YES!!! Try a French book with the French-English instant dictionary and you’ll understand why I say my kindle is my “doudou” (I think you say security blanket)


        • February 4, 2012 at 2:15 am

          I have nineteen (including the ‘Autobiography’) on my shelves, and a quick scan of the usual suspects revealed that there are only really a couple more in print which I don’t have…


          • February 4, 2012 at 2:19 am

            Can you get free French/German/French-English/German-English dictionaries for the Kindle? ‘Cos that would be very welcome…


  5. January 30, 2012 at 9:14 am

    I like the sounds of this a great deal. That’s the type of character I like and there aren’t even enough of them in contemporary novels. I haven’t read any Trollope so far but it sounds as if Guy has chosen wisely and we may even expect a Trollope page? 🙂
    It seems a pity he is not read so much but it could be due to the length of his novels. Another reasons why this seems a great start.


    • January 30, 2012 at 10:46 pm

      No Trollope page in sight. At least not until I’ve read all Hardy and eventually finished rereading In Search of Lost Time. (I wonder if I’ll have enough brain cells available for that in 2012)

      Guy chose a “small” one for a start, which means less than 500 pages. (I don’t know how many pages it has, I have the kindle version) But still, it’s more than 200 pages, above your favourite length for a novel. 🙂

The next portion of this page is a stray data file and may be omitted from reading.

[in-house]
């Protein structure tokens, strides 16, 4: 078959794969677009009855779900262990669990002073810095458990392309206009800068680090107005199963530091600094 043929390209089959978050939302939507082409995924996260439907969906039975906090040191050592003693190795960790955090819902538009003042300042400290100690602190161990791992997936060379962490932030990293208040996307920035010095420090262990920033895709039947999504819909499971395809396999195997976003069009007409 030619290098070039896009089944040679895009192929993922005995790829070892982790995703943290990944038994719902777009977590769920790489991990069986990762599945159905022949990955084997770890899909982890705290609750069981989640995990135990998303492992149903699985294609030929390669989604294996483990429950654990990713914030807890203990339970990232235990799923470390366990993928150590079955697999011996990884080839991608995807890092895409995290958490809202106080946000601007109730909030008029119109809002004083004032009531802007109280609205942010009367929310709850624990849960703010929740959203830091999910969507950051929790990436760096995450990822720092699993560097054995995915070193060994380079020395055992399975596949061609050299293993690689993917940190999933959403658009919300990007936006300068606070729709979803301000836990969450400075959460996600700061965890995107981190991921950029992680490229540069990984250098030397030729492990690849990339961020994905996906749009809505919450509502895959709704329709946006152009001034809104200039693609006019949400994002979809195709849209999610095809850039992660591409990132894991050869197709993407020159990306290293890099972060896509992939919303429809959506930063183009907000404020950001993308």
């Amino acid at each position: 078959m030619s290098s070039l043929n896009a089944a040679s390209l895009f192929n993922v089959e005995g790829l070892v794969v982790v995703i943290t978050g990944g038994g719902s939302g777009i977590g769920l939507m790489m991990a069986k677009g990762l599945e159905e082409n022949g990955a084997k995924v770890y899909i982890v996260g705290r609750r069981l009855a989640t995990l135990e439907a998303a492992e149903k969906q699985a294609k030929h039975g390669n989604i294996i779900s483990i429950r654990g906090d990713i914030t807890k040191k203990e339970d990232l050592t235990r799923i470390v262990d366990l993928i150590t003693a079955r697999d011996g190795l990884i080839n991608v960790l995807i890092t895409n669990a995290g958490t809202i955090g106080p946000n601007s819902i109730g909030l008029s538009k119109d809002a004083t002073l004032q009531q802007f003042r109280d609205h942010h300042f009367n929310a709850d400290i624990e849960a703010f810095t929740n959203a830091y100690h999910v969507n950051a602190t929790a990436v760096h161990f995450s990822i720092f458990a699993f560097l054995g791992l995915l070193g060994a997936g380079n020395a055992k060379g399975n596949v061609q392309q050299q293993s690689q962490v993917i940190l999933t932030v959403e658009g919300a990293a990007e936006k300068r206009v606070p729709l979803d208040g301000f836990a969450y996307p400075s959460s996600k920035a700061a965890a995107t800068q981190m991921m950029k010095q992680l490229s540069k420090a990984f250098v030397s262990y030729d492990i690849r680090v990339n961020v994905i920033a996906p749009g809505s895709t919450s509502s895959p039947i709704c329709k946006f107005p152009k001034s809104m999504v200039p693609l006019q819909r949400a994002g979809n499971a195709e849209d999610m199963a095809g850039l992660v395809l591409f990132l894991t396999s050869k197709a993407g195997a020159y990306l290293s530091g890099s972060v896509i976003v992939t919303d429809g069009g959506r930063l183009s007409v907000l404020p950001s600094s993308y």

6. January 30, 2012 at 10:53 pm

    Tom, Obooki,

    Something else.
    Since my native language is, I think, really difficult to learn, I can’t complain about the complexity of the English language. It would be unfair.
    I’m always at awe when I read a non-francophone writing French without mistakes. (Just like Tony does)


    • January 31, 2012 at 12:15 am

      Now I’m sure I’ve never written a sentence in French without making at least one mistake 😉


      • January 31, 2012 at 8:32 am

        Yes you do, trust me on that one, I’m the expert after all. 🙂


  7. January 31, 2012 at 8:09 am

    English is by far more difficult than French. It’s easier to learn the basics but it’s a deceptive language. Most people think they are good at it while they are not. I only say “phrasal verbs”.


    • January 31, 2012 at 9:01 am

      Certainly. But Caroline, most people don’t learn a foreign language to read or write literature. They just want to travel, interact with foreign colleagues, understand what they read online. English is easier than French or German for that.


      • January 31, 2012 at 11:21 am

        Yes, that is true but still it’s a bit of a prejudice that English should be so easy and I’m mortified daily at work when I hear all those people who think they master the “oh so easy English language” and listenig to them is quite frightful. And I’m not even talking about accents here.